0:054> .chain
    Extension DLL search Path:
        C:\Program Files (x86)\Windows Kits\8.0\Debuggers\x64\WINXP;C:\Program Files (x86)\Windows Kits\8.0\Debuggers\x64\winext;C:\Program Files (x86)\Windows Kits\8.0\Debuggers\x64\winext\arcade;C:\Program Files (x86)\Windows Kits\8.0\Debuggers\x64\pri;C:\Program Files (x86)\Windows Kits\8.0\Debuggers\x64;C:\Program Files (x86)\Windows Kits\8.0\Debuggers\x64\winext\arcade;C:\Program Files\Microsoft Passport RPS\;C:\Windows\system32;C:\Windows;C:\Windows\System32\Wbem;C:\Windows\System32\WindowsPowerShell\v1.0\;C:\Program Files (x86)\Microsoft SQL Server\100\Tools\Binn\;C:\Program Files\Microsoft SQL Server\100\Tools\Binn\;C:\Program Files\Microsoft SQL Server\100\DTS\Binn\;C:\Program Files (x86)\Microsoft SQL Server\100\Tools\Binn\VSShell\Common7\IDE\;C:\Program Files (x86)\Microsoft SQL Server\100\DTS\Binn\;C:\Program Files\Microsoft Network Monitor 3\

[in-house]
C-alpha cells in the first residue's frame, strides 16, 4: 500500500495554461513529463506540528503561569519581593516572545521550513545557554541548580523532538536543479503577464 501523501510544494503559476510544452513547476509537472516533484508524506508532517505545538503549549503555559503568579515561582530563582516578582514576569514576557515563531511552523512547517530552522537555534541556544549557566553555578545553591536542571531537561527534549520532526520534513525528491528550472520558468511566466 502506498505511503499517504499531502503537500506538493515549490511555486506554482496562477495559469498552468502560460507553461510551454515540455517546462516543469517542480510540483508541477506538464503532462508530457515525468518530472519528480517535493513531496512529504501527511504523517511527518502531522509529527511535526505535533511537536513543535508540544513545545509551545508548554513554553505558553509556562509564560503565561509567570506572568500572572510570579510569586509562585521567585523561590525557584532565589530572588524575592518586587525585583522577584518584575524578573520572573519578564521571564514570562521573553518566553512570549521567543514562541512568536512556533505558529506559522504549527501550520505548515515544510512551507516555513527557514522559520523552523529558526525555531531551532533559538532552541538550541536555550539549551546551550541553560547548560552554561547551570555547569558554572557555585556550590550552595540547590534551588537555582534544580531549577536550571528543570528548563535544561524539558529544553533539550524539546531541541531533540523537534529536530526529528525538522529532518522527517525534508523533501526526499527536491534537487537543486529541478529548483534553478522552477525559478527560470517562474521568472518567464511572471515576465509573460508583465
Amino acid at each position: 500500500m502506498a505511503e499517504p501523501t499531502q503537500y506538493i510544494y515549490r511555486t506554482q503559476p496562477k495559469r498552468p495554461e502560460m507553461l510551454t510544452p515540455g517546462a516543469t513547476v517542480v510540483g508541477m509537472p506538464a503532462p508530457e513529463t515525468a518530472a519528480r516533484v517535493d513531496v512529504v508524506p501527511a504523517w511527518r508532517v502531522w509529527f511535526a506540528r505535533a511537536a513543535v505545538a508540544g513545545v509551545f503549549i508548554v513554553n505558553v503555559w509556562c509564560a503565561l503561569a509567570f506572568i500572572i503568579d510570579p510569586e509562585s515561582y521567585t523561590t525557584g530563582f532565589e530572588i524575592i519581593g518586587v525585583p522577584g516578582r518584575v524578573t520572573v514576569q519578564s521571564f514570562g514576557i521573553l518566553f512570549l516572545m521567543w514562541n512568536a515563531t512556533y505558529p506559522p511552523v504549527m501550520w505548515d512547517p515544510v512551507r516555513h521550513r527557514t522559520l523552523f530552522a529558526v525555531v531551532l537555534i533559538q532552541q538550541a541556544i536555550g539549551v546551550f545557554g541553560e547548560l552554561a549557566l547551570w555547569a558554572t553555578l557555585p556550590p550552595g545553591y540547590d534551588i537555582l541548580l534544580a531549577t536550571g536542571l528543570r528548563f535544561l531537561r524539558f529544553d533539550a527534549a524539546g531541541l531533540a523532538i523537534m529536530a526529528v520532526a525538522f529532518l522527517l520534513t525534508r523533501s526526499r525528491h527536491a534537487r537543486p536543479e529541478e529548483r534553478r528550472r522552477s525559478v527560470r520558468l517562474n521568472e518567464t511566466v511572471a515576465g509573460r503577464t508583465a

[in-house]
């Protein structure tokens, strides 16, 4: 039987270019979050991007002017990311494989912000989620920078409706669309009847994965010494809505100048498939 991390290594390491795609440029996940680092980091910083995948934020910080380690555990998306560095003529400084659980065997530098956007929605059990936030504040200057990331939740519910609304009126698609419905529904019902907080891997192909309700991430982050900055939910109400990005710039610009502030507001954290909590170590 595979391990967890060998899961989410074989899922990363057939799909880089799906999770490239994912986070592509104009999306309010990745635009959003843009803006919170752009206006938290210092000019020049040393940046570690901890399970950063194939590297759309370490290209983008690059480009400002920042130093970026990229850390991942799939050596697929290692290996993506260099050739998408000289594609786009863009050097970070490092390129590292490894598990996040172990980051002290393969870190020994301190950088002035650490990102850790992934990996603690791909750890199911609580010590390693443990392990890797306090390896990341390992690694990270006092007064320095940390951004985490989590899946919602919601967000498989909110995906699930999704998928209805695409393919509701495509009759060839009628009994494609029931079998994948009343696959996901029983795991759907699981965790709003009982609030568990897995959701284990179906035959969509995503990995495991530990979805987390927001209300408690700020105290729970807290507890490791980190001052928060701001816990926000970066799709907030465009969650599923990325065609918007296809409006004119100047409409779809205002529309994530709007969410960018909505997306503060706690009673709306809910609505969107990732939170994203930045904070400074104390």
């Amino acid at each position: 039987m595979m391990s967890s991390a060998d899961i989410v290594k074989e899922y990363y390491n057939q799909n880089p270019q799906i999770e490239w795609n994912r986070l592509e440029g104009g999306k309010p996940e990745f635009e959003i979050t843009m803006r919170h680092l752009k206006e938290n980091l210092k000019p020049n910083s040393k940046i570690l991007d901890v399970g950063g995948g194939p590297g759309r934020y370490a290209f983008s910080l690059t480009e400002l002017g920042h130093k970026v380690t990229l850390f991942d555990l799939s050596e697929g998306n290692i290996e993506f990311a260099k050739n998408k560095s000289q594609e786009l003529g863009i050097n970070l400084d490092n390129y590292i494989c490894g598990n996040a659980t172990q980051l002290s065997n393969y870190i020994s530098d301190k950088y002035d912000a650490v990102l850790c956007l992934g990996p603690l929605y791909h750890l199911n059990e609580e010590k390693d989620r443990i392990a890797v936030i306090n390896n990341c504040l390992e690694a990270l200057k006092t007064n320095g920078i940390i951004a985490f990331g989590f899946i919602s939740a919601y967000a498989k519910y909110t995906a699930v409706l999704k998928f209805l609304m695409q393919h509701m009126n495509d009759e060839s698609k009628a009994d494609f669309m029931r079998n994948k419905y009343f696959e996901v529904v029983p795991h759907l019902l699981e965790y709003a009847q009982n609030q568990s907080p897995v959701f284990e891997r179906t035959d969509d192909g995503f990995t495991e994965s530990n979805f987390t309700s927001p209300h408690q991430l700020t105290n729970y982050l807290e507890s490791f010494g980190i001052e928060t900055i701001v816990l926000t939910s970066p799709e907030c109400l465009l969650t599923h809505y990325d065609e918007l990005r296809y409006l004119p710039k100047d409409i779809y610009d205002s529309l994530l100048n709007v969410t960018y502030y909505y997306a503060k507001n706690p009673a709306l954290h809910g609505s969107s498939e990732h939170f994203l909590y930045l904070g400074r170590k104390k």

Extension DLL chain:
        dbghelp: image 6.2.8229.0, API 6.2.6, built Thu Feb 09 22:51:14 2012
            [path: C:\Program Files (x86)\Windows Kits\8.0\Debuggers\x64\dbghelp.dll]
        ext: image 6.2.8229.0, API 1.0.0, built Thu Feb 09 22:56:01 2012
            [path: C:\Program Files (x86)\Windows Kits\8.0\Debuggers\x64\winext\ext.dll]
        exts: image 6.2.8229.0, API 1.0.0, built Thu Feb 09 23:05:32 2012
            [path: C:\Program Files (x86)\Windows Kits\8.0\Debuggers\x64\WINXP\exts.dll]
        uext: image 6.2.8229.0, API 1.0.0, built Thu Feb 09 22:59:16 2012
            [path: C:\Program Files (x86)\Windows Kits\8.0\Debuggers\x64\winext\uext.dll]
        ntsdexts: image 6.2.8229.0, API 1.0.0, built Thu Feb 09 22:59:54 2012
            [path: C:\Program Files (x86)\Windows Kits\8.0\Debuggers\x64\WINXP\ntsdexts.dll]

    The Debugger Extension that I use the most is the Managed Code Extension.  I use an internal version that takes advantage of private symbols, but there is a public version that ships with the .NET Framework called SOS.  You can load this Extension by using the following command.

    0:069> .loadby sos mscorwks

    We can see that it is loaded by looking at .chain again.

    0:069> .chain
    Extension DLL search Path: